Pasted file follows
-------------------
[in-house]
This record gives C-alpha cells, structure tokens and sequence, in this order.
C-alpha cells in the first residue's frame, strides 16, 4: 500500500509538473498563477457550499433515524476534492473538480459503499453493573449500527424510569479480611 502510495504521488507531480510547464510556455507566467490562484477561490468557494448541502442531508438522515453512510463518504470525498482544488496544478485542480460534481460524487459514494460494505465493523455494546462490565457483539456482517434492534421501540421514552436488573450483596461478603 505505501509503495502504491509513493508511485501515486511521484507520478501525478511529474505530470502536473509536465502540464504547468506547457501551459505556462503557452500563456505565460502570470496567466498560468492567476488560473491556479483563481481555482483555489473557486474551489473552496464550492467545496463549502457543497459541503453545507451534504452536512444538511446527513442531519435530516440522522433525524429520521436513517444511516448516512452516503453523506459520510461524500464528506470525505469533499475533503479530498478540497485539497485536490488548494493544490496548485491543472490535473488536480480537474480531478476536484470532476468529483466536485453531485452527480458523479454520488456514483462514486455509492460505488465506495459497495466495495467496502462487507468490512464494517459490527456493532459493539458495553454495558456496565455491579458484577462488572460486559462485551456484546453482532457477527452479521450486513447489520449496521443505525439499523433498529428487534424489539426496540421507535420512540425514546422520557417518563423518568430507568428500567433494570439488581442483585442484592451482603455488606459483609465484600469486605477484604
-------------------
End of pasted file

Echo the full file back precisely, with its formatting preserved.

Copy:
[in-house]
This record gives C-alpha cells, structure tokens and sequence, in this order.
C-alpha cells in the first residue's frame, strides 16, 4: 500500500509538473498563477457550499433515524476534492473538480459503499453493573449500527424510569479480611 502510495504521488507531480510547464510556455507566467490562484477561490468557494448541502442531508438522515453512510463518504470525498482544488496544478485542480460534481460524487459514494460494505465493523455494546462490565457483539456482517434492534421501540421514552436488573450483596461478603 505505501509503495502504491509513493508511485501515486511521484507520478501525478511529474505530470502536473509536465502540464504547468506547457501551459505556462503557452500563456505565460502570470496567466498560468492567476488560473491556479483563481481555482483555489473557486474551489473552496464550492467545496463549502457543497459541503453545507451534504452536512444538511446527513442531519435530516440522522433525524429520521436513517444511516448516512452516503453523506459520510461524500464528506470525505469533499475533503479530498478540497485539497485536490488548494493544490496548485491543472490535473488536480480537474480531478476536484470532476468529483466536485453531485452527480458523479454520488456514483462514486455509492460505488465506495459497495466495495467496502462487507468490512464494517459490527456493532459493539458495553454495558456496565455491579458484577462488572460486559462485551456484546453482532457477527452479521450486513447489520449496521443505525439499523433498529428487534424489539426496540421507535420512540425514546422520557417518563423518568430507568428500567433494570439488581442483585442484592451482603455488606459483609465484600469486605477484604